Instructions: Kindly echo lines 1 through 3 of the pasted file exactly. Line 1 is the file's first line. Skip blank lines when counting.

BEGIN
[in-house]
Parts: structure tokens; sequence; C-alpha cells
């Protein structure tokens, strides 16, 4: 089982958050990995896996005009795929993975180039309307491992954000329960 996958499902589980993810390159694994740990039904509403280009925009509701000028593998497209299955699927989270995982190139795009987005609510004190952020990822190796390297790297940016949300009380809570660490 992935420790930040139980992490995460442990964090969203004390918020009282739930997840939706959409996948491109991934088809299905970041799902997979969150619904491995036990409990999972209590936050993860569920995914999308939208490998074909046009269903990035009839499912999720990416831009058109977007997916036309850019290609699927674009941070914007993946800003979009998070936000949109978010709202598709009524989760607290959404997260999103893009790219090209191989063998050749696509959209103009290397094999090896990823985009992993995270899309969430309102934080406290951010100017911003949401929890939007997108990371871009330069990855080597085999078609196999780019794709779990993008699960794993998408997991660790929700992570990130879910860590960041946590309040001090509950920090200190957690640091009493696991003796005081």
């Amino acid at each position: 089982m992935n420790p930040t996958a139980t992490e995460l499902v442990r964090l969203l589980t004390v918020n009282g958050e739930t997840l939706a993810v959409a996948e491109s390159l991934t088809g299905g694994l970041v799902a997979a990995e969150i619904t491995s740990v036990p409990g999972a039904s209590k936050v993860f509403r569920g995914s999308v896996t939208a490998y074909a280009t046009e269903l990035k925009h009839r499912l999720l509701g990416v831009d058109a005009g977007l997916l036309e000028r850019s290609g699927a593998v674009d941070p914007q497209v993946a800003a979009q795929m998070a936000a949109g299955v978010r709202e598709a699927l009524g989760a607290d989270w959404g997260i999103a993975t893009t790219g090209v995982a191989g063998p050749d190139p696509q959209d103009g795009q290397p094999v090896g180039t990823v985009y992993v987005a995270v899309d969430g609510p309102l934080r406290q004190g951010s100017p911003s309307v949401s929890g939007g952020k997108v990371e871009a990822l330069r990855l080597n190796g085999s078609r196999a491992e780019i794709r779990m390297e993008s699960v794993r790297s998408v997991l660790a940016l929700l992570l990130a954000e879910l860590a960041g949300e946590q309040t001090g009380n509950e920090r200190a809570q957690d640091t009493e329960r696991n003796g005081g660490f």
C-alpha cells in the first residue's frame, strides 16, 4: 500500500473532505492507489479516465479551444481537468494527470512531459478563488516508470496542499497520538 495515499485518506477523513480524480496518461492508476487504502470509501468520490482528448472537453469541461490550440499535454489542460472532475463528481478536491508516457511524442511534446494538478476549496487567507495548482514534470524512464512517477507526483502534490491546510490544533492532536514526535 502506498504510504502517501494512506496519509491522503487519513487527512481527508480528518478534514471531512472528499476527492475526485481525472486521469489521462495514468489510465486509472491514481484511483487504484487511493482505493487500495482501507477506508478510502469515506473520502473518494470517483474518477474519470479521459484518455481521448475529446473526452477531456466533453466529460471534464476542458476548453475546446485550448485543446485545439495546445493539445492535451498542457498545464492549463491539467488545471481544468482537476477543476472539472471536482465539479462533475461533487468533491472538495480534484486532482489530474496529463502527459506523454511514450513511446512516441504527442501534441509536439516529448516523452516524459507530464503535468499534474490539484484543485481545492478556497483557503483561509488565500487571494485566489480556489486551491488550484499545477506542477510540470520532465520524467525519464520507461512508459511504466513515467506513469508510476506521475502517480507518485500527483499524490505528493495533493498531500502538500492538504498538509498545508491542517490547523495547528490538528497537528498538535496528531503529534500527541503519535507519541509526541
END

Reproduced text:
[in-house]
Parts: structure tokens; sequence; C-alpha cells
């Protein structure tokens, strides 16, 4: 089982958050990995896996005009795929993975180039309307491992954000329960 996958499902589980993810390159694994740990039904509403280009925009509701000028593998497209299955699927989270995982190139795009987005609510004190952020990822190796390297790297940016949300009380809570660490 992935420790930040139980992490995460442990964090969203004390918020009282739930997840939706959409996948491109991934088809299905970041799902997979969150619904491995036990409990999972209590936050993860569920995914999308939208490998074909046009269903990035009839499912999720990416831009058109977007997916036309850019290609699927674009941070914007993946800003979009998070936000949109978010709202598709009524989760607290959404997260999103893009790219090209191989063998050749696509959209103009290397094999090896990823985009992993995270899309969430309102934080406290951010100017911003949401929890939007997108990371871009330069990855080597085999078609196999780019794709779990993008699960794993998408997991660790929700992570990130879910860590960041946590309040001090509950920090200190957690640091009493696991003796005081």